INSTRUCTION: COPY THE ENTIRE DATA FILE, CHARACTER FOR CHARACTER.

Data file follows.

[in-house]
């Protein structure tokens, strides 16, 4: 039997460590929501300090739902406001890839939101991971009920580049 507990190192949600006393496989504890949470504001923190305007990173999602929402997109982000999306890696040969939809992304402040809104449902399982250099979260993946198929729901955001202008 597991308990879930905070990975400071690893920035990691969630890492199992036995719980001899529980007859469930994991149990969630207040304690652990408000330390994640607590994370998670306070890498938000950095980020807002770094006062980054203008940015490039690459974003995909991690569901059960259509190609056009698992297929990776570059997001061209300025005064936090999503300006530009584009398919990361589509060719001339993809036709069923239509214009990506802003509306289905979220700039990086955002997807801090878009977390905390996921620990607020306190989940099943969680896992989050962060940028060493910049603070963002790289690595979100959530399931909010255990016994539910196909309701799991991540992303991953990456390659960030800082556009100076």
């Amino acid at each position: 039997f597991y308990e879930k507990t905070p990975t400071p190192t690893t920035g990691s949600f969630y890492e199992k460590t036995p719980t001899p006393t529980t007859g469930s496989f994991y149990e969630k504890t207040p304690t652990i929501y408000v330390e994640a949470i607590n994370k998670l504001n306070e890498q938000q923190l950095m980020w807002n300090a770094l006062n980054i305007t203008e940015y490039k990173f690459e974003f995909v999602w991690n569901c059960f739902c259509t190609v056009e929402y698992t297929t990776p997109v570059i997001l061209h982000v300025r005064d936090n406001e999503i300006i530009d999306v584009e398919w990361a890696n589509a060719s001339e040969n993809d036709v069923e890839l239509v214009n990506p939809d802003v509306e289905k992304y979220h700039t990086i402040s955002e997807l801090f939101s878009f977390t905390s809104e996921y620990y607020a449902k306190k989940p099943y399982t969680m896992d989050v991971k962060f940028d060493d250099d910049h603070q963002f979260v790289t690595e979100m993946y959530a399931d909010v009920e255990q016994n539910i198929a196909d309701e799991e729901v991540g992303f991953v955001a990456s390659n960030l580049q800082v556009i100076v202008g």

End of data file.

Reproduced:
[in-house]
């Protein structure tokens, strides 16, 4: 039997460590929501300090739902406001890839939101991971009920580049 507990190192949600006393496989504890949470504001923190305007990173999602929402997109982000999306890696040969939809992304402040809104449902399982250099979260993946198929729901955001202008 597991308990879930905070990975400071690893920035990691969630890492199992036995719980001899529980007859469930994991149990969630207040304690652990408000330390994640607590994370998670306070890498938000950095980020807002770094006062980054203008940015490039690459974003995909991690569901059960259509190609056009698992297929990776570059997001061209300025005064936090999503300006530009584009398919990361589509060719001339993809036709069923239509214009990506802003509306289905979220700039990086955002997807801090878009977390905390996921620990607020306190989940099943969680896992989050962060940028060493910049603070963002790289690595979100959530399931909010255990016994539910196909309701799991991540992303991953990456390659960030800082556009100076």
């Amino acid at each position: 039997f597991y308990e879930k507990t905070p990975t400071p190192t690893t920035g990691s949600f969630y890492e199992k460590t036995p719980t001899p006393t529980t007859g469930s496989f994991y149990e969630k504890t207040p304690t652990i929501y408000v330390e994640a949470i607590n994370k998670l504001n306070e890498q938000q923190l950095m980020w807002n300090a770094l006062n980054i305007t203008e940015y490039k990173f690459e974003f995909v999602w991690n569901c059960f739902c259509t190609v056009e929402y698992t297929t990776p997109v570059i997001l061209h982000v300025r005064d936090n406001e999503i300006i530009d999306v584009e398919w990361a890696n589509a060719s001339e040969n993809d036709v069923e890839l239509v214009n990506p939809d802003v509306e289905k992304y979220h700039t990086i402040s955002e997807l801090f939101s878009f977390t905390s809104e996921y620990y607020a449902k306190k989940p099943y399982t969680m896992d989050v991971k962060f940028d060493d250099d910049h603070q963002f979260v790289t690595e979100m993946y959530a399931d909010v009920e255990q016994n539910i198929a196909d309701e799991e729901v991540g992303f991953v955001a990456s390659n960030l580049q800082v556009i100076v202008g």